Liverpool offers excellent educational opportunities. The city has extensive early years provision, with numerous nurseries, children’s centres and registered child minders.
Liverpool is extremely well catered for with a variety of schools to choose from. The Liverpool Blue Coat School is one of the top performing schools nationally and has achieved the best GCSE and A-level results in the country. There are other schools with a long history of excellence, including Liverpool College and Belvedere Academy for Girls, alongside newer state of the art schools and colleges that specialise in key growth sectors, such as the Studio School specialising in creative media, gaming and digital technology and Liverpool Life Sciences UTC, the first school in the UK specialising in Science and Health Care for 14 to 19 year olds. Over 80% of Liverpool’s primary schools and 100% of Liverpool’s special schools have been rated as good or outstanding by Ofsted. The Mayor of Liverpool’s School Investment programme has recently completed 17 new and refurbished schools, winning national awards, so that Liverpool’s young people have access to the best facilities and a modern learning environment.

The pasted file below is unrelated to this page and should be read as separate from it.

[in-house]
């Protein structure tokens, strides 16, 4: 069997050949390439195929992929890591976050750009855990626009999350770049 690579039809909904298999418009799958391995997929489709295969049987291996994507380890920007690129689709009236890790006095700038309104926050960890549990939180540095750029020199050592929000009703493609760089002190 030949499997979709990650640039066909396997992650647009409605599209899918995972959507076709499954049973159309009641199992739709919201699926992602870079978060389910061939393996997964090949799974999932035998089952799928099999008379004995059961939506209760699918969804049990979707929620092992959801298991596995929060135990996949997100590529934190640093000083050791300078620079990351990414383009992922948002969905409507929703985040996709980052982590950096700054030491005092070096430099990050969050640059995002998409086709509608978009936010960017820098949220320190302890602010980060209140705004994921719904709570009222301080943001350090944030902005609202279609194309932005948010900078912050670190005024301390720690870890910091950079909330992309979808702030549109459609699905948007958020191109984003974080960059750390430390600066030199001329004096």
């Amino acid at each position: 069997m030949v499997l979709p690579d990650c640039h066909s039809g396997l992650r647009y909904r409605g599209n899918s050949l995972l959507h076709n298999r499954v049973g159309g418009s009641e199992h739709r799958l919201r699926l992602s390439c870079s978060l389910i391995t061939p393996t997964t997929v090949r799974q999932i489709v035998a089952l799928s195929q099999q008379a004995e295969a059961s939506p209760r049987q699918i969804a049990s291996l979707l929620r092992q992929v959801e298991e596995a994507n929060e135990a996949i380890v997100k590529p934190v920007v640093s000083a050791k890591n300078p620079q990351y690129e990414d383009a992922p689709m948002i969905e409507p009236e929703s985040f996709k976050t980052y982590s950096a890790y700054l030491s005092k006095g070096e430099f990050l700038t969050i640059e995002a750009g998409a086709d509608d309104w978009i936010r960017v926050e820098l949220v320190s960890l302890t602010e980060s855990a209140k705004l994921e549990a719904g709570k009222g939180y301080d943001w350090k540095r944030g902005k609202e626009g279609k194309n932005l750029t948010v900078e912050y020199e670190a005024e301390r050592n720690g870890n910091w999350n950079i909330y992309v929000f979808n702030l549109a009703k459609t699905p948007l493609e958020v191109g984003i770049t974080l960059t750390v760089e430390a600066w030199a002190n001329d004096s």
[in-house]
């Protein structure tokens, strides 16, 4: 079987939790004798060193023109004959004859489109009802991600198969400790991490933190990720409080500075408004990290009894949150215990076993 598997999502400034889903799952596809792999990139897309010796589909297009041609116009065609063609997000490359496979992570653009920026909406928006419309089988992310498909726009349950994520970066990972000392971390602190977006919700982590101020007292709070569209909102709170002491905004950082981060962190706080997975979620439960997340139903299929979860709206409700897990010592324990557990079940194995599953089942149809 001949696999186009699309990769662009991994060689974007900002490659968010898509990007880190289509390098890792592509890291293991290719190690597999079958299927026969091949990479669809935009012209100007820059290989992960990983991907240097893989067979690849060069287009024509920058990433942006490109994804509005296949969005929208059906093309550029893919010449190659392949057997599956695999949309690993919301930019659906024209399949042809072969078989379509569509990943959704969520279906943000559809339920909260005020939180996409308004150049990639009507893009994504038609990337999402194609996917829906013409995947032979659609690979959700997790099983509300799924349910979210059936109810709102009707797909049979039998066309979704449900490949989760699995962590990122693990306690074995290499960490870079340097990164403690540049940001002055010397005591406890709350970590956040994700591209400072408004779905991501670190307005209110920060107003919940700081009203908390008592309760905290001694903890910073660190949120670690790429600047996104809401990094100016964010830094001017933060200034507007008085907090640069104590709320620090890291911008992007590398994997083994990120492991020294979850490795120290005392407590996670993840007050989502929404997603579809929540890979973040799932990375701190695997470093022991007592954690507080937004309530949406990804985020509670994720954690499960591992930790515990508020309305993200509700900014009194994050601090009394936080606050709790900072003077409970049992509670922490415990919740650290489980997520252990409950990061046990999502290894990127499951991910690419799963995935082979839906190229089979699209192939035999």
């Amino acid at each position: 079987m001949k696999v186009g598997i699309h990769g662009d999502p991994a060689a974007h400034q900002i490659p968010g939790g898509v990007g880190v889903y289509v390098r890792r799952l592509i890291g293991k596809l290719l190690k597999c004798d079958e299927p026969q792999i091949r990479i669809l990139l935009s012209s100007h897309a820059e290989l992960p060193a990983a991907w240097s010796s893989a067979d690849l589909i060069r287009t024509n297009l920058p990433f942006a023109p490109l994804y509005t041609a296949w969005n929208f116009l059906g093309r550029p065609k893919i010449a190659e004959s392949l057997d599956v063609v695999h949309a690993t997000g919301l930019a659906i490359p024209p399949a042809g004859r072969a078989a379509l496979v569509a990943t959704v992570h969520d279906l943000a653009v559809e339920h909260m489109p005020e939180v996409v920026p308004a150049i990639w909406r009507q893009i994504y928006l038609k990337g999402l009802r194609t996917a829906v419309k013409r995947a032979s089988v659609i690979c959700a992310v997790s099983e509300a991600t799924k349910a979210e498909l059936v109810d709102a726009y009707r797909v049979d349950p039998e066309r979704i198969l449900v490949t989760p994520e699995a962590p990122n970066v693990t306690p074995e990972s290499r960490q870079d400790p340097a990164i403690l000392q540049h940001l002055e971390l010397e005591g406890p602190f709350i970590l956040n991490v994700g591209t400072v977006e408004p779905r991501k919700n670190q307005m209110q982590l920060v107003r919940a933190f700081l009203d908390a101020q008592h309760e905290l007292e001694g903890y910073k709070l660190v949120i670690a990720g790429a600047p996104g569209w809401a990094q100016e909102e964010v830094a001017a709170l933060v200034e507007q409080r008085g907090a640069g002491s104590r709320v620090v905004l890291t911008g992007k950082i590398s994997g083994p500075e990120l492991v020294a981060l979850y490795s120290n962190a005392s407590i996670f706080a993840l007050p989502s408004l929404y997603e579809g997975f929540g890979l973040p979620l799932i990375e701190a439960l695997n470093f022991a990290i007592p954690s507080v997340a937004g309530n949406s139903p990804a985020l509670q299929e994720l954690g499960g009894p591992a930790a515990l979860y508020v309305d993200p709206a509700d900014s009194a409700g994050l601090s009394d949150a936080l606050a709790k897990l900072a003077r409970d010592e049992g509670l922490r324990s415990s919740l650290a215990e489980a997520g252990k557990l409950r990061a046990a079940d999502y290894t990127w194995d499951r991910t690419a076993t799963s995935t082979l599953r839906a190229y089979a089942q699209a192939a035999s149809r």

Liverpool City Council works closely with its partners to improve the wellbeing and life expectancy of Liverpool citizens by targeting the underlying causes of ill health. These include innovative initiatives to tackle poor quality housing, unemployment and poverty, the environment, substance abuse and mental health.
The city also has a number of superb medical facilities, such as Alder Hey Children’s Hospital, Europe’s largest children’s hospital and an internationally renowned centre of excellence.
The period up to 2020 has been designated as The Decade of Health and Wellbeing.
Liverpool has large, rich and diverse community, voluntary and faith sectors, and a strong tradition of community involvement in regeneration schemes. Local initiatives, such as the Eldonian Village in Vauxhall, have helped bring new housing and employment to communities which were once deprived and across the City a wide range of Third Sector organisations are actively involved in supporting the delivery of the wider social and economic regeneration sector.
Here are just a few facts about Liverpool’s diverse cultures and communities:
- Liverpool has the oldest Chinese community in Europe. Chinese New Year is one of the highlights of the city’s events calendar, with thousands turning out to see dancing, tai chi demonstrations, firecracker performances and more.